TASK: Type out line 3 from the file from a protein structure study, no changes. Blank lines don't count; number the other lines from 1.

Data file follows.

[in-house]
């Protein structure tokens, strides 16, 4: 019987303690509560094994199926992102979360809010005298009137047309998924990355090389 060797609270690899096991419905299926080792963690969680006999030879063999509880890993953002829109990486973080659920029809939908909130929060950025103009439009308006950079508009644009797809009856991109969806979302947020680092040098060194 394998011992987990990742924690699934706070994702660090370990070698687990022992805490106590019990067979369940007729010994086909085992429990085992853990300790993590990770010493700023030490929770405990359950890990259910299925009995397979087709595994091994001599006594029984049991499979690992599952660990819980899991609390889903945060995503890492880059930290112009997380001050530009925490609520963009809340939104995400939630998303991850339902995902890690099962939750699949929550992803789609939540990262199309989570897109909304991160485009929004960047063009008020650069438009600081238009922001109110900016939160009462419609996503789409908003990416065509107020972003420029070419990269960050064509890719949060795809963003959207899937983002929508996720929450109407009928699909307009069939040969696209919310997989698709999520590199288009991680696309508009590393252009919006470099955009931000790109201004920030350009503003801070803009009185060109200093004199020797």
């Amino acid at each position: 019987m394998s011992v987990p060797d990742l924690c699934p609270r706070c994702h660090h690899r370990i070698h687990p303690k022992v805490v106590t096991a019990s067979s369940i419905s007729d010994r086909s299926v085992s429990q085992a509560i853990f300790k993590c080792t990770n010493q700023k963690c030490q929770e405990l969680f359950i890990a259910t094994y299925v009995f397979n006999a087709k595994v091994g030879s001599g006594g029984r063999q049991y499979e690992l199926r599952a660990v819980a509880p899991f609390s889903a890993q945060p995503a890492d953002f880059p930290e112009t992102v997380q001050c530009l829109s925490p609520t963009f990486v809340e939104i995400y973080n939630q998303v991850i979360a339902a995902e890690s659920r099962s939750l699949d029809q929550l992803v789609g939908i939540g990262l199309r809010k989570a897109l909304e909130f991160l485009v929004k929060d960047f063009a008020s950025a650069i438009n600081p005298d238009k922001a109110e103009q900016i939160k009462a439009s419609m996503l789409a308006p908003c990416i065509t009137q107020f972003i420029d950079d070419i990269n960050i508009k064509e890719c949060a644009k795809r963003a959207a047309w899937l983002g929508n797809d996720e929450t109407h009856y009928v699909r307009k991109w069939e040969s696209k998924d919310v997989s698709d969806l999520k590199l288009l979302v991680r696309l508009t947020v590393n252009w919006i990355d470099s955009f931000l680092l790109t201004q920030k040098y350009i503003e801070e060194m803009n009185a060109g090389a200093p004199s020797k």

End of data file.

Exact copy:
């Amino acid at each position: 019987m394998s011992v987990p060797d990742l924690c699934p609270r706070c994702h660090h690899r370990i070698h687990p303690k022992v805490v106590t096991a019990s067979s369940i419905s007729d010994r086909s299926v085992s429990q085992a509560i853990f300790k993590c080792t990770n010493q700023k963690c030490q929770e405990l969680f359950i890990a259910t094994y299925v009995f397979n006999a087709k595994v091994g030879s001599g006594g029984r063999q049991y499979e690992l199926r599952a660990v819980a509880p899991f609390s889903a890993q945060p995503a890492d953002f880059p930290e112009t992102v997380q001050c530009l829109s925490p609520t963009f990486v809340e939104i995400y973080n939630q998303v991850i979360a339902a995902e890690s659920r099962s939750l699949d029809q929550l992803v789609g939908i939540g990262l199309r809010k989570a897109l909304e909130f991160l485009v929004k929060d960047f063009a008020s950025a650069i438009n600081p005298d238009k922001a109110e103009q900016i939160k009462a439009s419609m996503l789409a308006p908003c990416i065509t009137q107020f972003i420029d950079d070419i990269n960050i508009k064509e890719c949060a644009k795809r963003a959207a047309w899937l983002g929508n797809d996720e929450t109407h009856y009928v699909r307009k991109w069939e040969s696209k998924d919310v997989s698709d969806l999520k590199l288009l979302v991680r696309l508009t947020v590393n252009w919006i990355d470099s955009f931000l680092l790109t201004q920030k040098y350009i503003e801070e060194m803009n009185a060109g090389a200093p004199s020797k």